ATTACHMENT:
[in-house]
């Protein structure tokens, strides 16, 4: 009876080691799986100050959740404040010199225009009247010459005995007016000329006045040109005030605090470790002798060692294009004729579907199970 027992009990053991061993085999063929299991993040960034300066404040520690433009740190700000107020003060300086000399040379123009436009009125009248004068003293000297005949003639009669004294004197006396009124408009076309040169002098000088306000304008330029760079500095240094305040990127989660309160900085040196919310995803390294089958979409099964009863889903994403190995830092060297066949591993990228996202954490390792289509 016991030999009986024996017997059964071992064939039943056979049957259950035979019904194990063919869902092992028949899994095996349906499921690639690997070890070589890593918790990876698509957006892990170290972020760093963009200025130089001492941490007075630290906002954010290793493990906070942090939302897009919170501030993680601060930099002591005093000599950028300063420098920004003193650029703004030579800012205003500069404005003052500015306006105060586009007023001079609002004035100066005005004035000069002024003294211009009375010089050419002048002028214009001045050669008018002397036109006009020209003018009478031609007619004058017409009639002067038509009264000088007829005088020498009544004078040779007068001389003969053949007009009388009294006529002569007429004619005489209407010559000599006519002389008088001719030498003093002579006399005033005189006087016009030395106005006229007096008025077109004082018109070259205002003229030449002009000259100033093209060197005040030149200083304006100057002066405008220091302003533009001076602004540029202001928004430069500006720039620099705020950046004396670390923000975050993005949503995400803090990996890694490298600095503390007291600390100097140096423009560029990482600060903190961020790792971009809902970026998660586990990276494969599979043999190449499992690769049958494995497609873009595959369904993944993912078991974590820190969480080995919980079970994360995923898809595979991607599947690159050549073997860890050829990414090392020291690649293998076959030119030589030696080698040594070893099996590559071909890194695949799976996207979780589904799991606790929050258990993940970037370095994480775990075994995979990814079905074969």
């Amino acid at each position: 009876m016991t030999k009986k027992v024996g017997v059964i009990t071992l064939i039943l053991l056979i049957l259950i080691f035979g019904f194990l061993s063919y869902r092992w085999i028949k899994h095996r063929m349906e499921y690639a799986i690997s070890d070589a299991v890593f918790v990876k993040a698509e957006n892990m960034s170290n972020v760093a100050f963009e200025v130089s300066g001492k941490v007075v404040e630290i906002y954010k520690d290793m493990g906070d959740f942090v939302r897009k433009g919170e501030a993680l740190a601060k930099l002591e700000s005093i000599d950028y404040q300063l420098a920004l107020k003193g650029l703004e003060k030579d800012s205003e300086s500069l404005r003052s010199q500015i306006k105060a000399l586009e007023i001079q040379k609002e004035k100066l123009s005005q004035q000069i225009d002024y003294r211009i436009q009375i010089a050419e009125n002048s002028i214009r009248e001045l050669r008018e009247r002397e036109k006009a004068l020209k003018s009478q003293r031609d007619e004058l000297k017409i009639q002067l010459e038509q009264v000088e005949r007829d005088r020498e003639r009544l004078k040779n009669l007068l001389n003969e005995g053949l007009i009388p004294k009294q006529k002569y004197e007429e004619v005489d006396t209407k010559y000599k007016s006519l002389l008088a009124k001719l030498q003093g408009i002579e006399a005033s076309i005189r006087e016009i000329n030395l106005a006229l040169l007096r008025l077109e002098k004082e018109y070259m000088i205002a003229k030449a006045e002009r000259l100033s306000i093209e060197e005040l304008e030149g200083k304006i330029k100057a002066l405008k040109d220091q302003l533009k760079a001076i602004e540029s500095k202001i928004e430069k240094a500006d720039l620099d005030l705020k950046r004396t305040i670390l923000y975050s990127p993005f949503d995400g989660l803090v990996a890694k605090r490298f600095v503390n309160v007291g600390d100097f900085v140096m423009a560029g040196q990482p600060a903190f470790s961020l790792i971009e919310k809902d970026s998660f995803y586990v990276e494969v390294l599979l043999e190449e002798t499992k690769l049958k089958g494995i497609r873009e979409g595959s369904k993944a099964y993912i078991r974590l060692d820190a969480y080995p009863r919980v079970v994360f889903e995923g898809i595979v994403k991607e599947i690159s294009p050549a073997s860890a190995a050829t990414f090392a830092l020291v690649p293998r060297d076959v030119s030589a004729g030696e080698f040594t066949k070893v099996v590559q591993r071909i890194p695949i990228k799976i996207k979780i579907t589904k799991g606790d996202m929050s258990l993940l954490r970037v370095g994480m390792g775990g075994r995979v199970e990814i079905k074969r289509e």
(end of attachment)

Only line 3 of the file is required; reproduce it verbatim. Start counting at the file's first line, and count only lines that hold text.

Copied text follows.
């Amino acid at each position: 009876m016991t030999k009986k027992v024996g017997v059964i009990t071992l064939i039943l053991l056979i049957l259950i080691f035979g019904f194990l061993s063919y869902r092992w085999i028949k899994h095996r063929m349906e499921y690639a799986i690997s070890d070589a299991v890593f918790v990876k993040a698509e957006n892990m960034s170290n972020v760093a100050f963009e200025v130089s300066g001492k941490v007075v404040e630290i906002y954010k520690d290793m493990g906070d959740f942090v939302r897009k433009g919170e501030a993680l740190a601060k930099l002591e700000s005093i000599d950028y404040q300063l420098a920004l107020k003193g650029l703004e003060k030579d800012s205003e300086s500069l404005r003052s010199q500015i306006k105060a000399l586009e007023i001079q040379k609002e004035k100066l123009s005005q004035q000069i225009d002024y003294r211009i436009q009375i010089a050419e009125n002048s002028i214009r009248e001045l050669r008018e009247r002397e036109k006009a004068l020209k003018s009478q003293r031609d007619e004058l000297k017409i009639q002067l010459e038509q009264v000088e005949r007829d005088r020498e003639r009544l004078k040779n009669l007068l001389n003969e005995g053949l007009i009388p004294k009294q006529k002569y004197e007429e004619v005489d006396t209407k010559y000599k007016s006519l002389l008088a009124k001719l030498q003093g408009i002579e006399a005033s076309i005189r006087e016009i000329n030395l106005a006229l040169l007096r008025l077109e002098k004082e018109y070259m000088i205002a003229k030449a006045e002009r000259l100033s306000i093209e060197e005040l304008e030149g200083k304006i330029k100057a002066l405008k040109d220091q302003l533009k760079a001076i602004e540029s500095k202001i928004e430069k240094a500006d720039l620099d005030l705020k950046r004396t305040i670390l923000y975050s990127p993005f949503d995400g989660l803090v990996a890694k605090r490298f600095v503390n309160v007291g600390d100097f900085v140096m423009a560029g040196q990482p600060a903190f470790s961020l790792i971009e919310k809902d970026s998660f995803y586990v990276e494969v390294l599979l043999e190449e002798t499992k690769l049958k089958g494995i497609r873009e979409g595959s369904k993944a099964y993912i078991r974590l060692d820190a969480y080995p009863r919980v079970v994360f889903e995923g898809i595979v994403k991607e599947i690159s294009p050549a073997s860890a190995a050829t990414f090392a830092l020291v690649p293998r060297d076959v030119s030589a004729g030696e080698f040594t066949k070893v099996v590559q591993r071909i890194p695949i990228k799976i996207k979780i579907t589904k799991g606790d996202m929050s258990l993940l954490r970037v370095g994480m390792g775990g075994r995979v199970e990814i079905k074969r289509e």